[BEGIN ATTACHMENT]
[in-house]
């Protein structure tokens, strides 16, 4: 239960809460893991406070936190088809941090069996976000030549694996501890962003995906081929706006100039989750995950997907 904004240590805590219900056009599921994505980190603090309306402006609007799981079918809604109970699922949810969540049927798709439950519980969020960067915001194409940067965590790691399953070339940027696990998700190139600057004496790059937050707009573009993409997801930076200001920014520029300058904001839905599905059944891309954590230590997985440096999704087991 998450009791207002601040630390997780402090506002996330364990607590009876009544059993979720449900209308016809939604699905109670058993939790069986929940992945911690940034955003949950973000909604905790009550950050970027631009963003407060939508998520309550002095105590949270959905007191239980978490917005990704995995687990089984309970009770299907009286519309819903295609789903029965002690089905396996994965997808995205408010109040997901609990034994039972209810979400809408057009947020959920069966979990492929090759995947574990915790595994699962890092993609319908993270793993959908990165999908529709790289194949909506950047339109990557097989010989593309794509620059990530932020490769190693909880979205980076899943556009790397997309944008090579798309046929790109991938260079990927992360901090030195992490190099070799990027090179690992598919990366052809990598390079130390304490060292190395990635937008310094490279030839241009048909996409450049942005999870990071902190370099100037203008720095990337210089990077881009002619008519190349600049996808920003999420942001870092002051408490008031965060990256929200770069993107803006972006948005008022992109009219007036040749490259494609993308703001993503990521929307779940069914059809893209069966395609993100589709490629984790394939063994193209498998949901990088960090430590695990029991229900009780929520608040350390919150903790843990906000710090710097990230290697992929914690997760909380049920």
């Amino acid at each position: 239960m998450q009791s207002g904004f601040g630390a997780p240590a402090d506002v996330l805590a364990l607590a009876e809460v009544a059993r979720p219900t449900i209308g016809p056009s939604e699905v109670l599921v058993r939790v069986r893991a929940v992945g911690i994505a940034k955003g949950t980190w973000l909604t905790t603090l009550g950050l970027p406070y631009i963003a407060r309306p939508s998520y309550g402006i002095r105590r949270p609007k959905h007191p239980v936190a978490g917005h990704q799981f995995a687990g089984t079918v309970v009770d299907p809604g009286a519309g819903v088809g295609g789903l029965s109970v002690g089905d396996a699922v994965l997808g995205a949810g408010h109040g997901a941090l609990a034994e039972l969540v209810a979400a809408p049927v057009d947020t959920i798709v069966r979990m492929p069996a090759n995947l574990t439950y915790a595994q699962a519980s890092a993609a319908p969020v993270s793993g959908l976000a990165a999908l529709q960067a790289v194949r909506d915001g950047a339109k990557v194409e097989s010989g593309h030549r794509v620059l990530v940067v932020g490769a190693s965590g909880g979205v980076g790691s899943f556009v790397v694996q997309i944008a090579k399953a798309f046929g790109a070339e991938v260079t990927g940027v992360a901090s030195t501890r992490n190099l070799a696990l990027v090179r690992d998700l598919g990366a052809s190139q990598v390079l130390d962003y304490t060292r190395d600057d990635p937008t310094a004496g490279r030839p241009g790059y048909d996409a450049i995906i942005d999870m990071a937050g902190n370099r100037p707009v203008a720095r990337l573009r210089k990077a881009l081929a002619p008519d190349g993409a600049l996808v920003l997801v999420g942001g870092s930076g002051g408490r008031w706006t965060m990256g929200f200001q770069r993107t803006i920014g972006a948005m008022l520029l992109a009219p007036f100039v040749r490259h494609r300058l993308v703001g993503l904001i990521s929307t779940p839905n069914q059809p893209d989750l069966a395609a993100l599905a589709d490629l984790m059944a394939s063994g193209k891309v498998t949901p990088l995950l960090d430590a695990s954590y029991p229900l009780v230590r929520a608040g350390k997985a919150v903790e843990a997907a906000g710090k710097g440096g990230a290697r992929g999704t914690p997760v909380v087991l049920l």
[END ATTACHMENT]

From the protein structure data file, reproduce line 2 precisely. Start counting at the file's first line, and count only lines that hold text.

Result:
């Protein structure tokens, strides 16, 4: 239960809460893991406070936190088809941090069996976000030549694996501890962003995906081929706006100039989750995950997907 904004240590805590219900056009599921994505980190603090309306402006609007799981079918809604109970699922949810969540049927798709439950519980969020960067915001194409940067965590790691399953070339940027696990998700190139600057004496790059937050707009573009993409997801930076200001920014520029300058904001839905599905059944891309954590230590997985440096999704087991 998450009791207002601040630390997780402090506002996330364990607590009876009544059993979720449900209308016809939604699905109670058993939790069986929940992945911690940034955003949950973000909604905790009550950050970027631009963003407060939508998520309550002095105590949270959905007191239980978490917005990704995995687990089984309970009770299907009286519309819903295609789903029965002690089905396996994965997808995205408010109040997901609990034994039972209810979400809408057009947020959920069966979990492929090759995947574990915790595994699962890092993609319908993270793993959908990165999908529709790289194949909506950047339109990557097989010989593309794509620059990530932020490769190693909880979205980076899943556009790397997309944008090579798309046929790109991938260079990927992360901090030195992490190099070799990027090179690992598919990366052809990598390079130390304490060292190395990635937008310094490279030839241009048909996409450049942005999870990071902190370099100037203008720095990337210089990077881009002619008519190349600049996808920003999420942001870092002051408490008031965060990256929200770069993107803006972006948005008022992109009219007036040749490259494609993308703001993503990521929307779940069914059809893209069966395609993100589709490629984790394939063994193209498998949901990088960090430590695990029991229900009780929520608040350390919150903790843990906000710090710097990230290697992929914690997760909380049920």